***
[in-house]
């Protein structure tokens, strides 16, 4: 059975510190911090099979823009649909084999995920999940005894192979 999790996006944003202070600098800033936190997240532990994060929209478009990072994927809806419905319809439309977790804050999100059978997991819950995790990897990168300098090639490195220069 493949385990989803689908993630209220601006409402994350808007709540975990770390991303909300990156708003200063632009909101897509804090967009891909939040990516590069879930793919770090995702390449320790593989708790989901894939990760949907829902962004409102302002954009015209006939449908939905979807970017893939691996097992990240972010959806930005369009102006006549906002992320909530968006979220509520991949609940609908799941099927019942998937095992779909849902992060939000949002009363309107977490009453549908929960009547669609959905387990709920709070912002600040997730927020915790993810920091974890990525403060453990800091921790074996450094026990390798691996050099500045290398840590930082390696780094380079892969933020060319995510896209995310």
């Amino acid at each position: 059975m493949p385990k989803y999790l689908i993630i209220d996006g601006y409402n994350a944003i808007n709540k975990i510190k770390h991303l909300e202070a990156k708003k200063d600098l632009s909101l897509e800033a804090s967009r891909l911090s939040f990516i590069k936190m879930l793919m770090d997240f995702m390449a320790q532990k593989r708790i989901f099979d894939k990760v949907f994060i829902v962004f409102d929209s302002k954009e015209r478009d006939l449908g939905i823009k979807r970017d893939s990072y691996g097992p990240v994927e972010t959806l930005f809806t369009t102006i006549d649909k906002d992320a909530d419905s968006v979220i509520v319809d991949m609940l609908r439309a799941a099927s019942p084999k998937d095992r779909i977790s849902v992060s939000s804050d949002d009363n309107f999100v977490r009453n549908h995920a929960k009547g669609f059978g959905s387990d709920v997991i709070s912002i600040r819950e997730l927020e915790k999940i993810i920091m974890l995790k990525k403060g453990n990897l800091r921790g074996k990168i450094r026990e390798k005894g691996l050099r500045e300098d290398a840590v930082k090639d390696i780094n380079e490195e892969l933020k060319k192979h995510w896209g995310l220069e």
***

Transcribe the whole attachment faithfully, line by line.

[in-house]
């Protein structure tokens, strides 16, 4: 059975510190911090099979823009649909084999995920999940005894192979 999790996006944003202070600098800033936190997240532990994060929209478009990072994927809806419905319809439309977790804050999100059978997991819950995790990897990168300098090639490195220069 493949385990989803689908993630209220601006409402994350808007709540975990770390991303909300990156708003200063632009909101897509804090967009891909939040990516590069879930793919770090995702390449320790593989708790989901894939990760949907829902962004409102302002954009015209006939449908939905979807970017893939691996097992990240972010959806930005369009102006006549906002992320909530968006979220509520991949609940609908799941099927019942998937095992779909849902992060939000949002009363309107977490009453549908929960009547669609959905387990709920709070912002600040997730927020915790993810920091974890990525403060453990800091921790074996450094026990390798691996050099500045290398840590930082390696780094380079892969933020060319995510896209995310």
């Amino acid at each position: 059975m493949p385990k989803y999790l689908i993630i209220d996006g601006y409402n994350a944003i808007n709540k975990i510190k770390h991303l909300e202070a990156k708003k200063d600098l632009s909101l897509e800033a804090s967009r891909l911090s939040f990516i590069k936190m879930l793919m770090d997240f995702m390449a320790q532990k593989r708790i989901f099979d894939k990760v949907f994060i829902v962004f409102d929209s302002k954009e015209r478009d006939l449908g939905i823009k979807r970017d893939s990072y691996g097992p990240v994927e972010t959806l930005f809806t369009t102006i006549d649909k906002d992320a909530d419905s968006v979220i509520v319809d991949m609940l609908r439309a799941a099927s019942p084999k998937d095992r779909i977790s849902v992060s939000s804050d949002d009363n309107f999100v977490r009453n549908h995920a929960k009547g669609f059978g959905s387990d709920v997991i709070s912002i600040r819950e997730l927020e915790k999940i993810i920091m974890l995790k990525k403060g453990n990897l800091r921790g074996k990168i450094r026990e390798k005894g691996l050099r500045e300098d290398a840590v930082k090639d390696i780094n380079e490195e892969l933020k060319k192979h995510w896209g995310l220069e």